If you’ve done enough research, you’ve probably come by many articles that say “invoice factoring” and “invoice financing”. On the surface they may appear to be the same product but they’re quite different. However, before we get into the differences it should be noted that they do serve the same purpose. Both invoice factoring and invoice financing offer a “liquidity” source for businesses. Meaning, they can us their unpaid invoices as source of immediate cash.
Unpaid Invoices as a Liquidity Source
Invoices (a.k.a. “accounts receivable”, A/R, or simply “receivables”) have a future value in that they represent a future cash receipt from a customer or client. Your business provides services or product, and then “invoices” the client for their payment at a later date. Invoice financing and factoring allow businesses to tap into that future payment today. In this regard, they are the same. As you will learn below however, they are two different products and it’s important that you understand how.
Invoice Financing vs Factoring: Differences
The 30,000 foot view here is that invoice financing is a loan product, whereas invoice factoring is the sale of an asset (receivables) off of your balance sheet. With invoice financing, the invoices are used as “collateral” for a revolving line of credit. The receivables belong to the business owner. However with factoring, the invoices are “sold” to the factoring company; the receivables belong to the factoring company. Here is a high level comparison how both products differ, with a summary of more similarities at the very end.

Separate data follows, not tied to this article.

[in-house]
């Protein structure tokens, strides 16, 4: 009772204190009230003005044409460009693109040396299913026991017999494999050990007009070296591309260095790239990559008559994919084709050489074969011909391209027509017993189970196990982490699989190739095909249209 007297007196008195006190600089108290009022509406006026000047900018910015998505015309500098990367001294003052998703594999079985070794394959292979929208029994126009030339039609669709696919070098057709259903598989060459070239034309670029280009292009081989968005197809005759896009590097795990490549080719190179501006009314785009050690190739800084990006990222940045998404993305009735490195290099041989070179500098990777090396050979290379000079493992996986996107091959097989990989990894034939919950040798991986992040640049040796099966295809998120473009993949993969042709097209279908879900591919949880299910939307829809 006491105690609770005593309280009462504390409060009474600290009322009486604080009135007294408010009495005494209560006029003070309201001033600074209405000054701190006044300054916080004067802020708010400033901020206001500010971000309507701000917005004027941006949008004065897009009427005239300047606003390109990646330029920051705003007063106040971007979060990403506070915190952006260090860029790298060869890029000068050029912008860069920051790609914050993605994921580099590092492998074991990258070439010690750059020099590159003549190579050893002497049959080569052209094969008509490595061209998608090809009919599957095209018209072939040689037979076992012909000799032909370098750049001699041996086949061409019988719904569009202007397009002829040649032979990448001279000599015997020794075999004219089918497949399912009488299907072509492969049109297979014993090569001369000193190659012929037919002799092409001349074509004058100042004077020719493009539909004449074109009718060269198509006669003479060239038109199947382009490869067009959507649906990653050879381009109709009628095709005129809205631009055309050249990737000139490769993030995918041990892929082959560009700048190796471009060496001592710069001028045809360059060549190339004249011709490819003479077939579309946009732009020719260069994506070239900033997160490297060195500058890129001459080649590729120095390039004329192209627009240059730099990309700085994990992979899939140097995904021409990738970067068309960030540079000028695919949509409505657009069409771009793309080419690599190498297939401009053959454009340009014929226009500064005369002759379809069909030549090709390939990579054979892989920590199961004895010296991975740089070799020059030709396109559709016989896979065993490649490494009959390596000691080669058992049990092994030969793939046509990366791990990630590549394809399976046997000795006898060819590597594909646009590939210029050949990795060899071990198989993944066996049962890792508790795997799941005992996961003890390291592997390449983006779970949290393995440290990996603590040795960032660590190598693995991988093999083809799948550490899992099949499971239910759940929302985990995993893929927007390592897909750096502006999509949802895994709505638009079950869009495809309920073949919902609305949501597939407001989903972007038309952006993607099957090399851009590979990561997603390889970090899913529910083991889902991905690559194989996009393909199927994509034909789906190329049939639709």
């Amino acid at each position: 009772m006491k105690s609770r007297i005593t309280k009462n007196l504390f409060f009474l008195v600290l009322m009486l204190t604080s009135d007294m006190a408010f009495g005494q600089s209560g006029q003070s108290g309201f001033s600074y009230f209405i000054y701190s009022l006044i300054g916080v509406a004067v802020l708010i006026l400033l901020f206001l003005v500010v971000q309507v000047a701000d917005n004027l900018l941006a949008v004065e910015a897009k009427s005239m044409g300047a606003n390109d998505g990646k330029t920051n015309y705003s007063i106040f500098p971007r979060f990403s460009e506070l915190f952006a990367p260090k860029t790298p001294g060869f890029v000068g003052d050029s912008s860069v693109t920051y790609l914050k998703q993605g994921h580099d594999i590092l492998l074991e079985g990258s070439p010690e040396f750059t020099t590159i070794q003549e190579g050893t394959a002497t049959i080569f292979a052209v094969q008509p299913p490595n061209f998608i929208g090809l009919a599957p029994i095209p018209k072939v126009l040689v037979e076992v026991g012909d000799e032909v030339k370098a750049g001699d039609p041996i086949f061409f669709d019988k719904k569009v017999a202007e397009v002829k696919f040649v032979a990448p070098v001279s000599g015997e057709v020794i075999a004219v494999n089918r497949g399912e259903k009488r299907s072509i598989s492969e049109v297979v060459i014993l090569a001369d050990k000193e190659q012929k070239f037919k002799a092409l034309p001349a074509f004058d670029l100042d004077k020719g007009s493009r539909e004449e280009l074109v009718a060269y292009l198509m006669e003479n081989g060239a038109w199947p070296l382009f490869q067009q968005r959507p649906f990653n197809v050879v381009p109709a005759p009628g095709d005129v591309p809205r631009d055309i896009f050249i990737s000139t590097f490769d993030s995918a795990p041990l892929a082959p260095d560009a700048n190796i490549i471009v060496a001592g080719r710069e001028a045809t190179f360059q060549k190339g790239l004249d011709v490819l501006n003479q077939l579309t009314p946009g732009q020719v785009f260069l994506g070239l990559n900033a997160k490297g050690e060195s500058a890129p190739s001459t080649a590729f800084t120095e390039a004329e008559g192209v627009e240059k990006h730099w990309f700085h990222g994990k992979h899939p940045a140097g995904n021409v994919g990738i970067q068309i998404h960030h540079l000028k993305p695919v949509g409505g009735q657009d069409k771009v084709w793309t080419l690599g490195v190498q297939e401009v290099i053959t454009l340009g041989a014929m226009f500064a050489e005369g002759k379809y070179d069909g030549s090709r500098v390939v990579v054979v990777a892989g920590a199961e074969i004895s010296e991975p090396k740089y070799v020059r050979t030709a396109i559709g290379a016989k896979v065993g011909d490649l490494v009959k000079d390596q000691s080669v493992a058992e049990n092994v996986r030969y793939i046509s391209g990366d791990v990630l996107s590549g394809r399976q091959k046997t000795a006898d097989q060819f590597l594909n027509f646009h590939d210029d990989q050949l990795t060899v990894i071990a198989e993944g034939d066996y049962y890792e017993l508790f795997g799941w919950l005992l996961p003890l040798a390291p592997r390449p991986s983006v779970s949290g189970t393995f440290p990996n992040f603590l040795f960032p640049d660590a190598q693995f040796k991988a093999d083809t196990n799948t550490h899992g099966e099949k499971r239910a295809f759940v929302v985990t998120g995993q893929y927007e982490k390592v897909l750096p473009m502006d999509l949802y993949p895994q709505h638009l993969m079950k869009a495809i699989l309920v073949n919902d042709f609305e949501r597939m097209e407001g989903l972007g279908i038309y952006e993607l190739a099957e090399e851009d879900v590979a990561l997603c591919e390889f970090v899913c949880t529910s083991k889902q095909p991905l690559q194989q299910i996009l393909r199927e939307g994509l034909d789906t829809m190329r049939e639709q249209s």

Invoice Financing – “strings attached”…
- Product: Revolving Line of Credit
- Security: Receivables act as collateral
- Credit Limit: Borrowing base established
- Personal Guarantee: Very likely
- Recourse: To the business and owner
- Rates: APR as low as 5-10%
With invoice financing, the business has access to a revolving line of credit, meaning the money can be drawn and paid back on an as needed basis. A borrowing base is established, and the receivables act as collateral. The borrowing base is essentially the assets available to be leveraged for a business, and then the credit limit is a % of the borrowing base. For example, if the only non-cash assets a company has are $100,000 in receivables, the borrowing base will take into consideration this $100,000, plus other factors, to determine the credit limit the business qualifies for.
Typically, the end number is something less than $100,000 and in rare instances, may be more. Because the line of credit is actually a loan, there is a personal guarantee and interest that amounts to 5-10% per year. Additionally, if things were to go bad, the business would be liable as well so therefore the deal would be “recourse”. Requiring a personal guarantee and recourse to the business is safer for a financing company, because they have more assets to procure in the event something goes wrong (i.e. “strings attached”). Therefore, the APR is much better than with invoice factoring.
Invoice Factoring – “no strings attached”…
- Product: Sale of Receivables
- Security: Receivables act as collateral
- Credit Limit: 80% of receivables balance
- Personal Guarantee: Sometimes
- Recourse: Sometimes to business only
- Rates: Factoring fees 1-3% per month
With invoice factoring, the business receives advances against their unpaid ad revenues of up to 80%. So for example, if a company has $100,000 in receivables, they can get up to $80,000 advanced up to the time the receivables pay. These advances are considered part of the purchase price. The remainder of the purchase price is paid when the receivables are paid. True invoice factoring deals rarely have a personal guarantee associated with them. If you come across an A/R factoring deal with a personal guarantee (or a “confession of judgment” / “cognovit note”) attached to it, be very, very suspicious!